The toxicologist for the Crown testified that, on the assumption that Ms. Gallant was driving at 3:45 p.m., her BAC would have been between 350 and 405 milligrams of alcohol at the time. The toxicologist surmised that Ms. Gallant’s BAC would have been even higher if she drove earlier, and a person could even die when having consumed that much alcohol. The toxicologist stated that her opinions on BAC were independent of gender or age, and were based on four assumptions. Two of these assumptions are relevant to this case: one is that the accused did not consume a large amount of alcohol just before driving (i.e. bolus drinking), and the second is that she did not consume alcohol after driving. The toxicologist was also asked how much alcohol someone would have consumed in the 15 minutes before driving or shortly afterward, to not exceed 80 milligrams at the time of the accident but still produce the BAC readings obtained for Ms. Gallant. She responded that a 100-pound woman must consume 7.5 ounces of alcohol, such as vodka, to not exceed 80 milligrams at the time of driving.
Justice Borenstein expressed a certain belief that Ms. Gallant was impaired and also had a ‘dangerously high’ BAC when she was tested at the station. However, the issue of merit in deciding this case was whether there was a reasonable doubt that the accused drank 7.5 ounces of vodka or more, in the 15 minutes before driving or after the accident. Given that 6.5 to 13 ounces of alcohol were missing from the vodka bottle in Ms. Gallant’s purse, there was an opportunity for her to have done so.
The toxicologist’s report was based on the assumption that there was no bolus drinking. The courts have generally acknowledged that bolus drinking is a relatively rare occurrence and people do not normally consume large quantities of alcohol immediately prior to, or while, driving (R. v. Paszczenko (2010)). Nevertheless, the Crown is in a difficult position of having to prove a negative in order to establish that an accused has not been involved in bolus drinking. Often, such cases are further challenged by a lack of witnesses or evidence on the accused’s drinking behaviour at the relevant time.
In this case, the Crown argued that it is not reasonable to speculate that Ms. Gallant drank 7.5 ounces of vodka or more immediately before or after driving (and before her blood alcohol test). However, Justice Borenstein disagreed, noting that although it may be unlikely that she drank this amount, there was reason to believe that bolus drinking may have occurred, based on the following circumstances.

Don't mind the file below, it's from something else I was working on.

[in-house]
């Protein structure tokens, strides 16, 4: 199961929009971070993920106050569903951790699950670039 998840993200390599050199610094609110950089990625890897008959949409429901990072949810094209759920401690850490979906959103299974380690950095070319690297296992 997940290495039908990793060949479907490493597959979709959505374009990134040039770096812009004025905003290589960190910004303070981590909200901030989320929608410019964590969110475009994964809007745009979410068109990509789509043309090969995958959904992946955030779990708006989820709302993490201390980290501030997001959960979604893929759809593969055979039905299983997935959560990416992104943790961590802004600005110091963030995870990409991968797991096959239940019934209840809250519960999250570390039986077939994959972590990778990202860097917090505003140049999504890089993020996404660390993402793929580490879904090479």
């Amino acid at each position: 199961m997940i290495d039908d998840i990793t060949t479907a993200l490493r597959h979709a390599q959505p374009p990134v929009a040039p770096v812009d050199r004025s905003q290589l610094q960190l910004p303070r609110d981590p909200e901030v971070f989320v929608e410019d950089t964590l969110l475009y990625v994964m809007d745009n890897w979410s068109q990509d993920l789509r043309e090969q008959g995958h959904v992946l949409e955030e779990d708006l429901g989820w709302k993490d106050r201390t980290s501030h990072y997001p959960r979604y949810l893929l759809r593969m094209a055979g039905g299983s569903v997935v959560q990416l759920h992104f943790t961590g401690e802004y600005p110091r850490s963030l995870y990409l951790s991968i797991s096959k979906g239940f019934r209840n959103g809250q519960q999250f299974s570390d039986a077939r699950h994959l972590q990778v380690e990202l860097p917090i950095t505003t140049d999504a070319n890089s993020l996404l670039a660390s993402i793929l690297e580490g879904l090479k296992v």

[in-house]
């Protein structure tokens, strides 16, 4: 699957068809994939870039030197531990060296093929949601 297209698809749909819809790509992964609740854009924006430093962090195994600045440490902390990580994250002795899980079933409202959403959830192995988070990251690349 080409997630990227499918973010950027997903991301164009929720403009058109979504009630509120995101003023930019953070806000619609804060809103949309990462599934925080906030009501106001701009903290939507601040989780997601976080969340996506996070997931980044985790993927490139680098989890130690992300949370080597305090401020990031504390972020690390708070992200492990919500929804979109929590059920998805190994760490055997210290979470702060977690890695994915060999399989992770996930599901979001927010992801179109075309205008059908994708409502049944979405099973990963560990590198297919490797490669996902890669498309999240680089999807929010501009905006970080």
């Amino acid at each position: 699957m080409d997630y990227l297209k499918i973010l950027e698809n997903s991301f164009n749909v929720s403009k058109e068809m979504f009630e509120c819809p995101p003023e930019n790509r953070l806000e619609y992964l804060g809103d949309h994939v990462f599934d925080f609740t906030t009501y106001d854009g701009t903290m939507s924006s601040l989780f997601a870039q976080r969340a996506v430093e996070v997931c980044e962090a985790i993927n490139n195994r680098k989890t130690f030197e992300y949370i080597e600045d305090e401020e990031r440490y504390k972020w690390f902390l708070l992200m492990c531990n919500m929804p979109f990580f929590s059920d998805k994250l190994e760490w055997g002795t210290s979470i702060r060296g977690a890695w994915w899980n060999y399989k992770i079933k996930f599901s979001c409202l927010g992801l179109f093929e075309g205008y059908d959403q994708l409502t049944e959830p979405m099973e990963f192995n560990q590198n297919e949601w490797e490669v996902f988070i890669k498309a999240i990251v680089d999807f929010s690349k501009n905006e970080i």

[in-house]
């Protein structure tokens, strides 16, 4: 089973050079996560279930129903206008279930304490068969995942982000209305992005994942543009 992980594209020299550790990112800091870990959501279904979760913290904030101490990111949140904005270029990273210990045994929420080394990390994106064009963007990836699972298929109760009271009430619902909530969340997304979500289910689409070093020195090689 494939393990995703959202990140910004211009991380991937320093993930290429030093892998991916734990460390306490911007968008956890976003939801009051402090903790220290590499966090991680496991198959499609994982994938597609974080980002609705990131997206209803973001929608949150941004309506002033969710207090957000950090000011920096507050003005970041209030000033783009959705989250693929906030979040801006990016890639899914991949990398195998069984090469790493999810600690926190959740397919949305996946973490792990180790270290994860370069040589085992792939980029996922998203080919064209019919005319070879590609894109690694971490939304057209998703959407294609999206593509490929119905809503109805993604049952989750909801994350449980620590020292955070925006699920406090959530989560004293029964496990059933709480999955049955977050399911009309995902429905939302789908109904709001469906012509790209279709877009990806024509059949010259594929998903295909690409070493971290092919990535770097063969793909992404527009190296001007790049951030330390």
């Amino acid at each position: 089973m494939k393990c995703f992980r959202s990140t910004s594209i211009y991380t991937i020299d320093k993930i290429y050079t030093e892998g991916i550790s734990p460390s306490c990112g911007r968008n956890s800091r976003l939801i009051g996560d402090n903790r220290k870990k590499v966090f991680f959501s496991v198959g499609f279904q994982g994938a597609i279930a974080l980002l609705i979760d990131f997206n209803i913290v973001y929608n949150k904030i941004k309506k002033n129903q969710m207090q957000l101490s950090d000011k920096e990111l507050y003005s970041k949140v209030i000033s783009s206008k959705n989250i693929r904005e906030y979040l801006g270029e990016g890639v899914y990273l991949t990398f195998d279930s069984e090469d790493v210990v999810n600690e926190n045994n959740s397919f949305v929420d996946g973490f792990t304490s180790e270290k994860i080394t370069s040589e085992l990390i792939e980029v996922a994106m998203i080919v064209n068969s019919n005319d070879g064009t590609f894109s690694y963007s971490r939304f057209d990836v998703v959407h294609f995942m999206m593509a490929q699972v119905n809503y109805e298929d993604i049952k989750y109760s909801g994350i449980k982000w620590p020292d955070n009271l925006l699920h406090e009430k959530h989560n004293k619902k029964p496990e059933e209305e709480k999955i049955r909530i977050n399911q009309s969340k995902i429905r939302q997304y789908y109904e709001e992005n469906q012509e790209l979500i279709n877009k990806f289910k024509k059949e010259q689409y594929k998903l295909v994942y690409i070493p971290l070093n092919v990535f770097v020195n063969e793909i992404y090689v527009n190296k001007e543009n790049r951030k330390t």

- The first officer on the scene observed no signs of impairment.
- There was 6.5 to 13 ounces of alcohol missing from the accused’s vodka bottle.
- Ms. Gallant attempted to prevent the officers from finding the vodka bottle.
- She had time and access to an open bottle of vodka, which created a real possibility that she consumed vodka while and/or just before driving.
- The open bottle of alcohol in the car is a potential indicator of abnormal drinking.
Also, although the accident may be evidence of impairment, Justice Borenstein stated that the possibility that Ms. Gallant swerved to avoid a cat, as told to the arresting officers, is a potential and innocent reason for her collision. Further, the general lack of evidence on the cause of the accident and the uncertainty on the rest of the evidence raises a reasonable doubt on the issues in this case. Although Justice Borenstein thought it likely that the accused did not drink 7.5 or more ounces of alcohol, he acknowledged that there was nevertheless a possibility of bolus drinking. Concluding that the Crown had not proven the charges of impaired driving and ‘over 80’ beyond a reasonable doubt, Justice Borenstein ruled that the accused must be found not guilty.